Shining Marmet star has its own story
CHARLESTON, W.Va. - Shining like a beacon in the night over eastern Kanawha County, a large lighted star has sat perched on a hillside above Marmet for more than 60 years.
The five-pointed star, which measures about 46 feet from point to point, glows brightly from about the first of December until just after Christmas. It's a tradition that started with an idea and carpenters from across the Kanawha River at DuPont's Belle Plant.
The star seen now is the fifth of its kind. Erected in 1991, the current star is made of aluminum and mounted to a wheel so that city maintenance workers can easily turn the star when they need to change one of its 200 light bulbs.
But Paul Meadows, 78, said can remember the wooden star his father, Lawrence, helped build and put up with his friends back in the late 1940s.
Meadows said the star was the idea of Carter Ballard, a politician from Madison who would later serve on Marmet's town council.
"Ol' Carter always wanted to help people," Meadows said. "He was big into getting our veterans memorial and he was the one who got our cannon over at the park."
Ballard first wanted to put a sign up on another mountain nearby called "Old Baldy Mountain" by locals because the top of the mountain is bare of vegetation. He wanted the sign to celebrate the "Chemical Valley of the World," Meadows said. But the land was privately owned, and Ballard couldn't get enough support for the sign.
There was, however, support for a Christmas star.
Meadows said Ballard called on the Marmet Lions Club and a group of carpenters from Dupont's Belle Plant, one of whom was his father Lawrence Meadows, to build and erect the star. Made of wood, it was lashed to trees on the side of the mountain.
It stood for only a few years and was taken down when the West Virginia Turnpike came through Marmet in the late 50s and early 60s, Meadows said. Years later, when Meadows returned to the area after serving in the Army, he joined the American Legion at Thomas Marshall Post 130 and was tasked again with star duty.
"They got us to put the thing back up," he said.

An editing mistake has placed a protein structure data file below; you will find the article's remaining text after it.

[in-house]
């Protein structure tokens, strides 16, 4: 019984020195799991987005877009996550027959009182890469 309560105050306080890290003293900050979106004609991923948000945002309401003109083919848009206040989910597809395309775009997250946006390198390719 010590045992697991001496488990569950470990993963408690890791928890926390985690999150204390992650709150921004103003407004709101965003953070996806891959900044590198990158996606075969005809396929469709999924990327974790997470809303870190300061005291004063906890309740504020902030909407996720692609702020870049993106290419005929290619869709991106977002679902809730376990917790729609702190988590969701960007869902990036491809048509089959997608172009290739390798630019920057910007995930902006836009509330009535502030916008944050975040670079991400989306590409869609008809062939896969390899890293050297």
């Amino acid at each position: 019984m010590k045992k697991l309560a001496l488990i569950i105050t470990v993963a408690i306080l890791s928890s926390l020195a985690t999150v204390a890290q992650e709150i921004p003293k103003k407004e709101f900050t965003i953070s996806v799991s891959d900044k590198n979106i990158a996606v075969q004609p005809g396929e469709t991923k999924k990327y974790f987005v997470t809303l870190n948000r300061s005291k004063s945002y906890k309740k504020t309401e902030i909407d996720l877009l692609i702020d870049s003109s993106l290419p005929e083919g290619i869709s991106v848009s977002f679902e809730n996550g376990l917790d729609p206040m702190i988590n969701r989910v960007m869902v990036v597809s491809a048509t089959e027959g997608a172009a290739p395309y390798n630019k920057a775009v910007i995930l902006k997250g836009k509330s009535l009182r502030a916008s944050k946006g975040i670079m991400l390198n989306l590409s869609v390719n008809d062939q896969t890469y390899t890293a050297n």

That star was put up in 1968. Made of creosoted 2x4's, the star was 40-feet from point to point and lit by 188 40-watt bulbs, according to Daily Mail archives.
Many stars have been erected and downed over the years. One star that had been lashed to the town's old water tank was washed down the hill and destroyed when the tank burst. Another star was destroyed in high winds, but year after year the star shines over the valley.
"It's an icon," Meadows said.
The latest star was built to withstand the elements, but fell victim to vandals this year.
It's not the first time the star has been the target of Grinches. Meadows said teens used the star for target practice in years past. But this year when city workers went up to check on the star in late November and to clear some of the trees around it they found some wiring and the meter box missing.
Marmet Mayor Bill Pauley said Appalachian Power donated a meter box to the town, which now handles the star's maintenance and upkeep, to get the star shining again.
"It's a landmark for Marmet," Pauley said. "It's always been special to the people in Marmet."
Pauley, who has been the town's mayor for more than 30 years, has lived in the eastern Kanawha County town most of his adult life and always remembers the star being there. He said when he sees the star he thinks of what it represents.
The star is part of the Christmas story and was said to be shining brightly over Bethlehem, where Jesus was born in a manger.
"When I see the star I think of that," Pauley said.
Police Chief Fred Maynard said he's proud of the town star. He's heard positive comments from out-of-towners and residents who have moved away but come back to visit family.
The chief said this year many town residents were shocked to learn about the vandalism at the star. He doesn't keep track of when the star is lit, but he hears about it if it's not turned on by the first of the month.
"I've been here long enough now that if it's not turned on we certainly hear about it," Maynard said. "If it's not on December 1st or December 2nd, I will be stopped three or four times around town and asked why the star's not on.
"People have come to expect it now."
Contact writer Ashley B. Craig at firstname.lastname@example.org or 304-348-4850.